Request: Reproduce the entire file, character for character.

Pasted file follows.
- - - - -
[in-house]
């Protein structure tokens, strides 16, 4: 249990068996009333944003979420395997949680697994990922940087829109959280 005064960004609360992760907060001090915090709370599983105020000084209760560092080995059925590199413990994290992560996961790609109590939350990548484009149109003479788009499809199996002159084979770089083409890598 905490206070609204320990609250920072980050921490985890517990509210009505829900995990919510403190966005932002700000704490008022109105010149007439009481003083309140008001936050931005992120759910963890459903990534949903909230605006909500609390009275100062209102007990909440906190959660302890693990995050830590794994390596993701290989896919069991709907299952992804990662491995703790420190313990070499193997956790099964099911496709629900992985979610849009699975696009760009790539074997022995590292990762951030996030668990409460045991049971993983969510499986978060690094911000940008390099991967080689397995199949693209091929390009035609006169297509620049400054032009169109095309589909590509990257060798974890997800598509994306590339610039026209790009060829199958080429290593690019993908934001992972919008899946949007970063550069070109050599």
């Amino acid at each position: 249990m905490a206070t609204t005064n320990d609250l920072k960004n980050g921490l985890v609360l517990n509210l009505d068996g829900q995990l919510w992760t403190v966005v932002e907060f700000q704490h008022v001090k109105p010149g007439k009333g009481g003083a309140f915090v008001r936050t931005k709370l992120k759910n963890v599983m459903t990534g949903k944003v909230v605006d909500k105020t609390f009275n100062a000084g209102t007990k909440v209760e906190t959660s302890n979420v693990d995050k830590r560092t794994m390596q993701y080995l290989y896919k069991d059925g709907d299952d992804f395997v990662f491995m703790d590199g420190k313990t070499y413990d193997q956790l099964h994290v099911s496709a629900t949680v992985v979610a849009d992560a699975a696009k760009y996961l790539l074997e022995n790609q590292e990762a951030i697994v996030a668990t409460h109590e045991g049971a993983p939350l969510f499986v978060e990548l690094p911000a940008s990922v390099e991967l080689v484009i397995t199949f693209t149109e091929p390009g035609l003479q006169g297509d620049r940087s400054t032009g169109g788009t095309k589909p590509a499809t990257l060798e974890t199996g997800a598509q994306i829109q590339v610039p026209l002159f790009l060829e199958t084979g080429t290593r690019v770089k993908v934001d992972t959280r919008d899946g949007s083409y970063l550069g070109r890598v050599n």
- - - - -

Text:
[in-house]
């Protein structure tokens, strides 16, 4: 249990068996009333944003979420395997949680697994990922940087829109959280 005064960004609360992760907060001090915090709370599983105020000084209760560092080995059925590199413990994290992560996961790609109590939350990548484009149109003479788009499809199996002159084979770089083409890598 905490206070609204320990609250920072980050921490985890517990509210009505829900995990919510403190966005932002700000704490008022109105010149007439009481003083309140008001936050931005992120759910963890459903990534949903909230605006909500609390009275100062209102007990909440906190959660302890693990995050830590794994390596993701290989896919069991709907299952992804990662491995703790420190313990070499193997956790099964099911496709629900992985979610849009699975696009760009790539074997022995590292990762951030996030668990409460045991049971993983969510499986978060690094911000940008390099991967080689397995199949693209091929390009035609006169297509620049400054032009169109095309589909590509990257060798974890997800598509994306590339610039026209790009060829199958080429290593690019993908934001992972919008899946949007970063550069070109050599």
């Amino acid at each position: 249990m905490a206070t609204t005064n320990d609250l920072k960004n980050g921490l985890v609360l517990n509210l009505d068996g829900q995990l919510w992760t403190v966005v932002e907060f700000q704490h008022v001090k109105p010149g007439k009333g009481g003083a309140f915090v008001r936050t931005k709370l992120k759910n963890v599983m459903t990534g949903k944003v909230v605006d909500k105020t609390f009275n100062a000084g209102t007990k909440v209760e906190t959660s302890n979420v693990d995050k830590r560092t794994m390596q993701y080995l290989y896919k069991d059925g709907d299952d992804f395997v990662f491995m703790d590199g420190k313990t070499y413990d193997q956790l099964h994290v099911s496709a629900t949680v992985v979610a849009d992560a699975a696009k760009y996961l790539l074997e022995n790609q590292e990762a951030i697994v996030a668990t409460h109590e045991g049971a993983p939350l969510f499986v978060e990548l690094p911000a940008s990922v390099e991967l080689v484009i397995t199949f693209t149109e091929p390009g035609l003479q006169g297509d620049r940087s400054t032009g169109g788009t095309k589909p590509a499809t990257l060798e974890t199996g997800a598509q994306i829109q590339v610039p026209l002159f790009l060829e199958t084979g080429t290593r690019v770089k993908v934001d992972t959280r919008d899946g949007s083409y970063l550069g070109r890598v050599n």